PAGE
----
There is a common myth that Linux disks never need defragmentation at all. In most cases, this is true, due mostly to the excellent journaling filesystems Linux uses (ext2, 3, 4, btrfs, etc.) to handle the filesystem. However, in some specific cases, fragmentation might still occur. If that happens to you, the solution is fortunately very simple.
What is fragmentation?
Fragmentation occurs when a file system updates files in little chunks, but these chunks do not form a contiguous whole and are scattered around the disk instead. This is particularly true for FAT and FAT32 filesystems. It was somewhat mitigated in NTFS and almost never happens in Linux (extX). Here is why.
In filesystems such as FAT and FAT32, files are written right next to each other on the disk. There is no room left for file growth or updates:
The NTFS leaves somewhat more room between the files, so there is room to grow. As the space between chunks is limited, fragmentation will still occur over time.
Linux’s journaling filesystems take a different approach. Instead of placing files beside each other, each file is scattered all over the disk, leaving generous amounts of free space between each file. There is sufficient room for file updates/growth and fragmentation rarely occurs.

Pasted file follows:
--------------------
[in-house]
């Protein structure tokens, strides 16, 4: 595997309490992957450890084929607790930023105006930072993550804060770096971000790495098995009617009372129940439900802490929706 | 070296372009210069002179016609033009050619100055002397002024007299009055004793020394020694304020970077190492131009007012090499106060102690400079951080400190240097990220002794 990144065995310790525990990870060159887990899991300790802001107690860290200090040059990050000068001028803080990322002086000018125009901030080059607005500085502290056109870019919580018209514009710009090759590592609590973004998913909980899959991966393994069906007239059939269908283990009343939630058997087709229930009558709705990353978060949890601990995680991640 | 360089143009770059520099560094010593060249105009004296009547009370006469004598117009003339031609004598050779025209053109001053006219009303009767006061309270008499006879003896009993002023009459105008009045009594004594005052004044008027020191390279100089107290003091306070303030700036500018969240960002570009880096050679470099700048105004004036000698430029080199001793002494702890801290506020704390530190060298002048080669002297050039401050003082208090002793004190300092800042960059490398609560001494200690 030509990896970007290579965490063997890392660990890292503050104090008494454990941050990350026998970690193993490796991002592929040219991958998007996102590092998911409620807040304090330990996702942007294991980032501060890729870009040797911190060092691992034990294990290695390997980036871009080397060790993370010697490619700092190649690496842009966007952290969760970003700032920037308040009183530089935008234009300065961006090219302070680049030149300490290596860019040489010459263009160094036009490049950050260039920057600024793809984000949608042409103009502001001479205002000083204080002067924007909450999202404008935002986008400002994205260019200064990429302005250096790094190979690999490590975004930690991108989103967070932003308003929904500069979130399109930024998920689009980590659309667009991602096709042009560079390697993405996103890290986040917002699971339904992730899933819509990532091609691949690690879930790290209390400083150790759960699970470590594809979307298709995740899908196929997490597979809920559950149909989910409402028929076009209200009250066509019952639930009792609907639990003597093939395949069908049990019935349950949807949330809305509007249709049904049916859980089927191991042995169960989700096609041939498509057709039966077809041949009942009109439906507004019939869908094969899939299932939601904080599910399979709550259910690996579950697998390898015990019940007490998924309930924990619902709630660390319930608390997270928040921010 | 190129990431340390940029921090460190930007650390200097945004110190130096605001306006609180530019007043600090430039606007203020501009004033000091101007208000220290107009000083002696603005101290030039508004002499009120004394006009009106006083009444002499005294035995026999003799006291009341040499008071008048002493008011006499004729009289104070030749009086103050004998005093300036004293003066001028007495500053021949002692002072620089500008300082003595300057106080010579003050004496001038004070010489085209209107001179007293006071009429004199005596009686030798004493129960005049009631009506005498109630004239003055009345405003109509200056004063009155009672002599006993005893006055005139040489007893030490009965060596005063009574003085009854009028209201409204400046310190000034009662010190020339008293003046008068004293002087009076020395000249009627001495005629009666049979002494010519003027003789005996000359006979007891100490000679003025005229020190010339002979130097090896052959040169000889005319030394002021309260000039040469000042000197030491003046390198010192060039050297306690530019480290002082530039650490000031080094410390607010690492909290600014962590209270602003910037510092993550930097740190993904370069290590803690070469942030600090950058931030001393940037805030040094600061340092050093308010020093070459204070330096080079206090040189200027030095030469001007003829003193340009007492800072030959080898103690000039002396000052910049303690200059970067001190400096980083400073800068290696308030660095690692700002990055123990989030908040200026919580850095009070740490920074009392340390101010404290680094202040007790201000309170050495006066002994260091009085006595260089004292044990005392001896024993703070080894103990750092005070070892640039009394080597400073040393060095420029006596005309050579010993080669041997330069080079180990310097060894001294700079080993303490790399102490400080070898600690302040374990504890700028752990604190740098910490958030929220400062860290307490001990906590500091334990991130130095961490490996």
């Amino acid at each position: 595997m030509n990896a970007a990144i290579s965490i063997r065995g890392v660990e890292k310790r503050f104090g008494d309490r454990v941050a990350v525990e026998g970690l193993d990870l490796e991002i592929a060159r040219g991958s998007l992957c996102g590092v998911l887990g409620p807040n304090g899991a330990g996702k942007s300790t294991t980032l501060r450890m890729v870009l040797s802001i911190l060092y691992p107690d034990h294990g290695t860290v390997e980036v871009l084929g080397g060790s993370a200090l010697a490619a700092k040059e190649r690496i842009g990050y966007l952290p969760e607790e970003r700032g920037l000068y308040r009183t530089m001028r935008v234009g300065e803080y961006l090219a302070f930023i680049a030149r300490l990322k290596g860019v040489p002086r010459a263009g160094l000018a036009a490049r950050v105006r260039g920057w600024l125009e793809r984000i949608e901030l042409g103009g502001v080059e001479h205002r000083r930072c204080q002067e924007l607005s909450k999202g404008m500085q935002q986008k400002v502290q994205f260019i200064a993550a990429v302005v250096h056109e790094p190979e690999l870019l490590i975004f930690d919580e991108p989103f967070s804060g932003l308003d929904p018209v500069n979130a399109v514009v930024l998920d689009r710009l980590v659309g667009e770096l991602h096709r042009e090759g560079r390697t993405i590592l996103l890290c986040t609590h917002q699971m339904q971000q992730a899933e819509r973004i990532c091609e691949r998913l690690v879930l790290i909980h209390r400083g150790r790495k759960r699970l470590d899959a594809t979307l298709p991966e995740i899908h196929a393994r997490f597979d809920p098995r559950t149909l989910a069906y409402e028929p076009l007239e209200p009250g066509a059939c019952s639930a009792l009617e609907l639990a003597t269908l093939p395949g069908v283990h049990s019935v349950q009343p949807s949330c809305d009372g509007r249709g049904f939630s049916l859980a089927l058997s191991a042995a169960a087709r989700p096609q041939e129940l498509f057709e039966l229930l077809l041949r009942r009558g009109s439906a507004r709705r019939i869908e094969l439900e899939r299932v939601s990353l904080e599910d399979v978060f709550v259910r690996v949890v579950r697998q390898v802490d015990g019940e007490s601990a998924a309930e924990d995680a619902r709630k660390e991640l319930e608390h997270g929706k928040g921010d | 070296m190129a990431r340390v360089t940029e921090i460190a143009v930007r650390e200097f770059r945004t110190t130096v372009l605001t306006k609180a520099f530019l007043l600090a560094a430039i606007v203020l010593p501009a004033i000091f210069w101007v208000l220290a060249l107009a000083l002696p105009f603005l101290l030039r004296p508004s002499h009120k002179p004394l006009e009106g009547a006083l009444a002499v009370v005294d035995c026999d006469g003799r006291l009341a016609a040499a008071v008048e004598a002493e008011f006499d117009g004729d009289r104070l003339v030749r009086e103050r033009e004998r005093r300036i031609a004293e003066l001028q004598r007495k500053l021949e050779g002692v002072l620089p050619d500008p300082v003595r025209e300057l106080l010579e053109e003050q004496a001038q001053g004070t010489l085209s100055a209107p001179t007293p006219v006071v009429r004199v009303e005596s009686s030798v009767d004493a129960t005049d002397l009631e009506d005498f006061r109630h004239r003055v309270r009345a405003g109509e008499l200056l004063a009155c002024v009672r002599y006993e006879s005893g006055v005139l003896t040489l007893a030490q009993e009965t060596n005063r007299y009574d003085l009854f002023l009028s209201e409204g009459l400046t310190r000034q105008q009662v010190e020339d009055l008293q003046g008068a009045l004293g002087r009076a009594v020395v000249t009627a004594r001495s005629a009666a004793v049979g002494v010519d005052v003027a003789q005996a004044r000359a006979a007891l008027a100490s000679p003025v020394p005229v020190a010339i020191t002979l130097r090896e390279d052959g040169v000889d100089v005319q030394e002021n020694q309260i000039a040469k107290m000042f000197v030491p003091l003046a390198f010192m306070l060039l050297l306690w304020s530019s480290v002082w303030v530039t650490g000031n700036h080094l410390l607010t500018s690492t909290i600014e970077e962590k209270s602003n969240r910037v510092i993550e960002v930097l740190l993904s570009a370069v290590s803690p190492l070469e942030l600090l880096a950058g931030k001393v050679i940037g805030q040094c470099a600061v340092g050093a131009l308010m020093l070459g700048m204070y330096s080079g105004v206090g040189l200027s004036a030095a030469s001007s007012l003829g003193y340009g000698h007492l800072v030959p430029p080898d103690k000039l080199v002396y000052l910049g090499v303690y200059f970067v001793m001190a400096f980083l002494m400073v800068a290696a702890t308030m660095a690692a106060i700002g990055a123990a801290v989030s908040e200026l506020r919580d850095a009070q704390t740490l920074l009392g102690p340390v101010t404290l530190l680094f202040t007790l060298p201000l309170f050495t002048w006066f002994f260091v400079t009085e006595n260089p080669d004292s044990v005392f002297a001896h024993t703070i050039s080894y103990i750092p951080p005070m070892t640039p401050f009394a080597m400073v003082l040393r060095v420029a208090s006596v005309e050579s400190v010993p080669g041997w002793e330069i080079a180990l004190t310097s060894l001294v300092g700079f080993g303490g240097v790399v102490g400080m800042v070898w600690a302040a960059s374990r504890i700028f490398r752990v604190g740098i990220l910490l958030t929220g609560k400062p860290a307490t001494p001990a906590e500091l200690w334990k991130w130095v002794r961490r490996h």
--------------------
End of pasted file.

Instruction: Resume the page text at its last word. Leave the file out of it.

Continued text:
Additionally, if fragmentation does happen, most Linux filesystems would attempt to shuffle files and chunks around to make them contiguous again.
Disk fragmentation on Linux
Disk fragmentation seldom occurs in Linux unless you have a small hard drive, or it is running out of space. Some possible fragmentation cases include:
- if you edit large video files or raw image files, and disk space is limited
- if you use older hardware like an old laptop, and you have a small hard drive
- if your hard drives start filling up (above 85% used)
- if you have many small partitions cluttering your home folder
The best solution is to buy a larger hard drive. If it’s not possible, this is where defragmentation becomes useful.
How to check for fragmentation
fsck command will do this for you – that is, if you have an opportunity to run it from a live CD, with all affected partitions unmounted.
This is very important: RUNNING FSCK ON A MOUNTED PARTITION CAN AND WILL SEVERELY DAMAGE YOUR DATA AND YOUR DISK.
You have been warned. Before proceeding, make a full system backup.
Disclaimer: The author of this article and Make Tech Easier take no responsibility for any damage to your files, data, system, or any other damage, caused by your actions after following this advice. You may proceed at your own risk. If you do proceed, you accept and acknowledge this.
You should just boot into a live session (like an installer disk, system rescue CD, etc.) and run
fsck on your UNMOUNTED partitions. To check for any problems, run the following command with root permission:
fsck -fn [/path/to/your/partition]
You can check what the
[/path/to/your/partition] is by running
sudo fdisk -l
There is a way to run
fsck (relatively) safely on a mounted partition – that is by using the